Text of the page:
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Why Russia is back

Noted theorist Aleksandr Dugin accuses the U.S. of seeking world domination.

September 04, 2008|Megan K. Stack | Times Staff Writer

MOSCOW — Writer, political activist and father figure for contemporary Russian nationalism, Aleksandr Dugin is the founder of Russia's International Eurasian Movement and a popular theorist among Russia's hard-line elite. He envisions a strategic bloc comprising the former Soviet Union and the Middle East to rival the U.S.-dominated Atlantic alliance. The Times interviewed Dugin, 46, this week at his office, a room draped with flags bearing the slogan "Pax Russica." Following are excerpts. (A longer version is at


What is your assessment of Russia's place in the world now, and how should Russia be behaving with respect to the West?

I think that the pretension of the United States to be the unique pole of the world . . . is completely wrong, immoral, and unacceptable by the other great centers of power. We support the creation of great space, a few great spaces, instead of only one point of decision, the United States' decision. We think Russia should be in the vanguard of this process.

We consider -- not only myself, not only I, but our political chiefs -- we consider that in Georgia, [President Mikheil] Saakashvili has committed not only a moral crime, but also he tested what is behind the Russian words, behind the Russian protests against American domination. They wanted to test up to which point is this only words, and what Russia could oppose directly, in concrete acts.


Many in the West believe that Moscow deliberately provoked a confrontation over Georgia's breakaway republics. Who do you believe is responsible for the eruption of armed conflict?

It was too risky for us to begin it. And I think, also, that as long as I have known [Russian Prime Minister Vladimir] Putin and [President Dmitry] Medvedev, they would like to avoid at any price direct confrontation with the United States.

Their idea was that they should gain the time to prepare Russia to attack or to withstand the possible attack of the United States, and they needed 10 years. The reaction of Putin -- of Putin and Medvedev -- was such as it was only because they considered this an offensive, impossible and unacceptable provocation from the Georgians. And that was a reaction, not a planned strategic offensive.

It is very far from the end. It is only the beginning of a real, and maybe very serious, and very dangerous for all of the sides, confrontation between us and Americans.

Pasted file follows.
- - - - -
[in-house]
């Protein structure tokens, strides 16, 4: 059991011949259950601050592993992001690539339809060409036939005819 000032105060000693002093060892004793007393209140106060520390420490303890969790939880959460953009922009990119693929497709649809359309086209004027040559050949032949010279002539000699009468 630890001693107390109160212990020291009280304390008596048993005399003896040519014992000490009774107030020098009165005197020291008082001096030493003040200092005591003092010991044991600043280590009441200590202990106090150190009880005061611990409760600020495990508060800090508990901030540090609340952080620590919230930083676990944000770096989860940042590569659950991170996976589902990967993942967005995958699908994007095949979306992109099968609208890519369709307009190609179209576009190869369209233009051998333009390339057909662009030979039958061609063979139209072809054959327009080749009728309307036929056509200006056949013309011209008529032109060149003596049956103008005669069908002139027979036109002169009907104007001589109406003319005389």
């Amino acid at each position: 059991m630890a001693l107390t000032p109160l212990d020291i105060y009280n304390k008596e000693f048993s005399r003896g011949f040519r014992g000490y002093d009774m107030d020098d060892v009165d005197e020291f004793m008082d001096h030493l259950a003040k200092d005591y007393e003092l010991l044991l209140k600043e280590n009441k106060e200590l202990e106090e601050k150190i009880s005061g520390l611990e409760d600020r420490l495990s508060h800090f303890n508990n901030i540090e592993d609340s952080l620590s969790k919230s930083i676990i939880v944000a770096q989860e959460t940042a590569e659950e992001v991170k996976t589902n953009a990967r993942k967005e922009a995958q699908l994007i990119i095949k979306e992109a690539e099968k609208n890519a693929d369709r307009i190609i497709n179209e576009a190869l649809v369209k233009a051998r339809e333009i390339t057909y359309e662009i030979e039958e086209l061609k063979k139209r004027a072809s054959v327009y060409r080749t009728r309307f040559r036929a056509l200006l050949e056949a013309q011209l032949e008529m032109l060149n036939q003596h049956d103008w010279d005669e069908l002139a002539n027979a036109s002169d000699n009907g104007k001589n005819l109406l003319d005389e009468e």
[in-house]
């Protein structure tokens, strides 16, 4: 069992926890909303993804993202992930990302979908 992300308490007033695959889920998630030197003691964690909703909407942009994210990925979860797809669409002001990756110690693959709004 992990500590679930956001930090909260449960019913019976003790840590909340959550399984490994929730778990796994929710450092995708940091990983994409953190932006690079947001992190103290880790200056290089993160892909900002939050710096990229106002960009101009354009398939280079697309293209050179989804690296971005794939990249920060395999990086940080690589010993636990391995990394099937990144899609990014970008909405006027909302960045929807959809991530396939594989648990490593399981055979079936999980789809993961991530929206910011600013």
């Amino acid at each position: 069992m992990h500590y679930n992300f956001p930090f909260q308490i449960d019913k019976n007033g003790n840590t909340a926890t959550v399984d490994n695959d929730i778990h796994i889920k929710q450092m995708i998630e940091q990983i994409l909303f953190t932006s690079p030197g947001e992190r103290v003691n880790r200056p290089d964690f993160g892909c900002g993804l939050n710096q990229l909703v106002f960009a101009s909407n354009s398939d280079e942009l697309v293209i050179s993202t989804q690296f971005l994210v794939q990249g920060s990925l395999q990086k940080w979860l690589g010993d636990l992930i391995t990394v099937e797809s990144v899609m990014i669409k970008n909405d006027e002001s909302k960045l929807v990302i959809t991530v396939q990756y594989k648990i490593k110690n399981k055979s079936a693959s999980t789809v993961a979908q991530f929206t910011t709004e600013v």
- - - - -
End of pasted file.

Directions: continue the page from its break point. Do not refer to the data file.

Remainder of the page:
What was the strategic purpose in recognizing the independence of Abkhazia and South Ossetia? Russia is, so far, completely alone in the recognition.

First of all, by this step Russia confirmed its will to go until the end in this conflict. . . . It was a kind of demonstration of our serious and profound will to continue.

It is not the rule that from now on we will recognize all the separatist regions. Absolutely no. We will recognize those separatists' regions that would be geopolitically on our side -- either on our side or on our friends' -- and opposed to the United States.

The United States showed us this double morality. They recognized pro-American Kosovo and don't recognize anti-American, pro-Russian South Ossetia and Abkhazia. They don't recognize the integrity of Serbia, but they recognize the integrity of Georgia.


How does Russia view the development of friendly relations between the United States and former Soviet republics such as Ukraine and Georgia?

As a declaration of war. As a declaration of psychological, geopolitical, economic and open war.

Putin was pro-Western at the beginning. He was pro-American. That was the reason of our criticism of his conduct. . . . But little by little, he was confronted with the complete neglect of all Russian interests.

Step by step, with the economy and the trade of energy resources, we finally found the force and the will to respond against this war. Because this war was not desired by us. It was a challenge. It was imposed on us by the United States.


You have been banned from visiting Ukraine. Do you believe that Ukraine will join NATO, and if so, how will Russia react?

I think that most of the population of Ukraine doesn't want to come into NATO. The majority of the population, after the Georgian case more than before, wants to have a good relationship with Russia. Entrance to NATO will signify complete abolishment of any kind of relationship, and real, hard confrontation.


If Ukraine were to move into NATO, what do you think the Russian reaction would be?

I think that Russian reaction would be to support an uprising in eastern parts and Crimea and I could not exclude the entrance of armed force there, as in the Ossetian scenario.

But the difference is that half of the Ukrainian population is Russian, is directly Russian, and this half of the population regards itself as being oppressed by the values, by the language, by the geopolitical issues, completely against their will.

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